Dodd-Frank Tipped The Scale In The Wrong Direction

America's Credit Unions | Contributor

When Dodd-Frank was enacted, we were told it was necessary to rein in the bad actors from Wall Street that brought the economy to its knees in 2008. Nearly 10 years later some of the largest banks are experiencing record profits while smaller institutions, like credit unions and small banks, are laboring under regulatory burdens never intended for them.

By serving small businesses to first-time home buyers and everything in between, credit unions and small banks are the backbone of our communities. Unfortunately, more and more of their time is spent on compliance – dealing with regulations intended for Wall Street that keep making it harder for these local institutions to serve their communities.

The unintended consequences of this regulatory regime have had such a disparate impact on small lenders that even Democrats have started to reevaluate the burdens they wrote into law. Last week, the Senate Banking Committee passed a bill that would start to address the effects of one-size-fits-all regulating. The Senate Economic Growth bill, S. 2155, helps small financial institutions serve more average Americans by reducing barriers to service and increasing efficiencies. It is carefully crafted to ensure consumer protections are maintained.

The bill shows lawmakers do not have to accept the fallacy that oversight and common sense are mutually exclusive in regulating. If Congress enacts the Senate Economic Growth bill, the process for getting mortgage loans from credit unions will be easier and more straightforward for consumers. The legislation adjusts thresholds that ensure lending regulations intended to rein in Wall Street banks do the job without overburdening Main Street credit unions and small banks. The bill also changes how credit unions designate certain apartment loans, freeing up capital for additional small business lending. Furthermore, it provides important safeguards against elder abuse, giving greater protections to some of the most vulnerable consumers of financial services.

Two provisions will be especially powerful.

First, easing mortgage origination burdens will both greatly increase market efficiency (allowing loans to close sooner and at lower cost) and reduce borrower frustrations.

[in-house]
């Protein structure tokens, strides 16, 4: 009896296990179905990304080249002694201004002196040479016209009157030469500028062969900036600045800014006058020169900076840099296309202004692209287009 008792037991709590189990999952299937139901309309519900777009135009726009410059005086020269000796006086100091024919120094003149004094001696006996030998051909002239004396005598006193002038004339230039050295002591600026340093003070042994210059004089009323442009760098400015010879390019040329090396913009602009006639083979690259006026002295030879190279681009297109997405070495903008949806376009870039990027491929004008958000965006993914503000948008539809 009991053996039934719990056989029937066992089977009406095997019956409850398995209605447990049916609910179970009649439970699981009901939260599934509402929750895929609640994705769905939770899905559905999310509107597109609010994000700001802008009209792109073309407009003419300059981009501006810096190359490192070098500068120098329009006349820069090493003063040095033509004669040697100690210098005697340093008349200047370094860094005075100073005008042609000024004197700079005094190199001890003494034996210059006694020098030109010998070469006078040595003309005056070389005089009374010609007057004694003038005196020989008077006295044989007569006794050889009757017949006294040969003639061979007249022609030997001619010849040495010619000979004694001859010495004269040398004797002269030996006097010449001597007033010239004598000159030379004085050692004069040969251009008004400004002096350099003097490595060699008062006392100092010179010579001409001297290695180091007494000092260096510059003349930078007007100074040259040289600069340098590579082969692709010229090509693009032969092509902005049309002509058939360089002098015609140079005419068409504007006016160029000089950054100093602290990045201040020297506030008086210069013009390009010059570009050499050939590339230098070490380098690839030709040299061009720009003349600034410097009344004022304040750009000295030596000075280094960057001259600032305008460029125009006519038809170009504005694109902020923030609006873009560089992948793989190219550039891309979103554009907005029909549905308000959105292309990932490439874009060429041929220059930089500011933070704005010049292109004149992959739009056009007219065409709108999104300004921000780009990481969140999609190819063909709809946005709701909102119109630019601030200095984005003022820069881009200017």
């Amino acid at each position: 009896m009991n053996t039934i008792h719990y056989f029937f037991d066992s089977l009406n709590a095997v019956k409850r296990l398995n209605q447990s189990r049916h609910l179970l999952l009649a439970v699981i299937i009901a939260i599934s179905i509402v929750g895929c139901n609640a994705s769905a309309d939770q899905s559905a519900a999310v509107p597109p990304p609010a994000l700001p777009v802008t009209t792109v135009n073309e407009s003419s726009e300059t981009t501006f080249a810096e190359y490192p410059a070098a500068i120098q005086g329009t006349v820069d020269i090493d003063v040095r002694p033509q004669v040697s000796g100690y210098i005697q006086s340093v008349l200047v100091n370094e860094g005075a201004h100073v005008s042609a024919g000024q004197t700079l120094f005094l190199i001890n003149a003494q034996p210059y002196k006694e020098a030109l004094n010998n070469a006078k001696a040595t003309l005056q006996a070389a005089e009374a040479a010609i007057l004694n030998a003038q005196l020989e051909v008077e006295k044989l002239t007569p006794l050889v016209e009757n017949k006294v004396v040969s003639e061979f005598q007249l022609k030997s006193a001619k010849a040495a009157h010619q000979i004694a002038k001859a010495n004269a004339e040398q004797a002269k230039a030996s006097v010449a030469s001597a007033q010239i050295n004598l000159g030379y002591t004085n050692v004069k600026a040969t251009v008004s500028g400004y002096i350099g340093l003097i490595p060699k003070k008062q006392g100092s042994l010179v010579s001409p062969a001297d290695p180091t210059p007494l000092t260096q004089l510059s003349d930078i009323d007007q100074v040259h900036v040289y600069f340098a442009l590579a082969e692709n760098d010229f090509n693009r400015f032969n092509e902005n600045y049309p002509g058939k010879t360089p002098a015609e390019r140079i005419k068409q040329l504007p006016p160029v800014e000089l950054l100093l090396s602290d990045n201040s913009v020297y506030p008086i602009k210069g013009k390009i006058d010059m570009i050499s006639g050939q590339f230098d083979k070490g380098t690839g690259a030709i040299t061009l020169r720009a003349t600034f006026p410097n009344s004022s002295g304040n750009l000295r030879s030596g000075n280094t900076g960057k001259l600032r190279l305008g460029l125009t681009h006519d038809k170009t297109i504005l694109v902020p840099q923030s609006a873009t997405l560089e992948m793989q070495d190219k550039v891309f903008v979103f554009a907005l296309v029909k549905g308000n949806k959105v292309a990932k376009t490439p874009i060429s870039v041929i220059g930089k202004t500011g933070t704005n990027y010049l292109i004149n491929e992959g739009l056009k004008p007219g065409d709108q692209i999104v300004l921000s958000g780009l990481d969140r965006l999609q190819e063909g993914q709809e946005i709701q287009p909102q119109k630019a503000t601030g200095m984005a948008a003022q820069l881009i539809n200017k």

Credit union members increasingly complain about closing disclosure rules which all-too-often force re-scheduling of closings when only inconsequential changes are made.

Approximately 4,000 credit unions are active mortgage lenders – they collectively originated $144 billion of first mortgage loans in 2016 alone. As member-owned cooperatives, these institutions stand out as widely-recognized, responsible and consumer-friendly institutions. While credit unions have a limited presence overall, their consumer-friendly approach means they are increasingly important players in the mortgage arena – and have nearly quadrupled their market share of first mortgage originations since the Great Recession (from roughly 2% to approximately 8% of the market).

The Senate bill’s provisions to ease origination burdens would be particularly impactful because credit unions remain focused on serving average Americans. According to current data from the Home Mortgage Disclosure act, relative to other providers, credit unions are making mortgages to households with lower incomes and making smaller loans. For example, the average home purchase loan amount at a credit union is $203,000 – well below the $333,000 average reported by commercial banks.

Because Millennials gained financial maturity during the financial crisis, they’ve been taught that a strict regulatory regime is necessary to protect them from future financial calamity. In fact, these regulations arbitrarily restrict financial choice for much of that population: diminishing options for affordable housing, a tight supply of starter homes and changing lifestyle preferences have many consumers – in particular, would-be first-time homebuyers – gravitating toward rental markets and away from single-family homes. But now rental markets also are under pressure – supplies are tight and rents are rising quickly in many of the nation’s major metropolitan markets.

The second particularly impactful provision of the Senate Economic Growth bill will free up capital for rental units. The bill gives nearly 1,200 of the nation’s credit unions who are active lenders in the multi-family (rental) arena an ability to help. Unlike other lenders these institutions are subject to arbitrary statutory restrictions on their lending for such projects. CUNA estimates that statutory reclassification of 1-4 family non-owner-occupied loans to residential real estate loans would pump nearly $1 billion of additional capital in the rental property arena – giving thousands of working and middle class families the ability to start or expand small rental property businesses and build wealth. And making more affordable rental property options available for tens of thousands more.

The Senate Economic Growth bill provides common-sense reforms that boost economic activity by helping small, local financial institutions improve the financial well-being of average Americans. Congress should pass this legislation.

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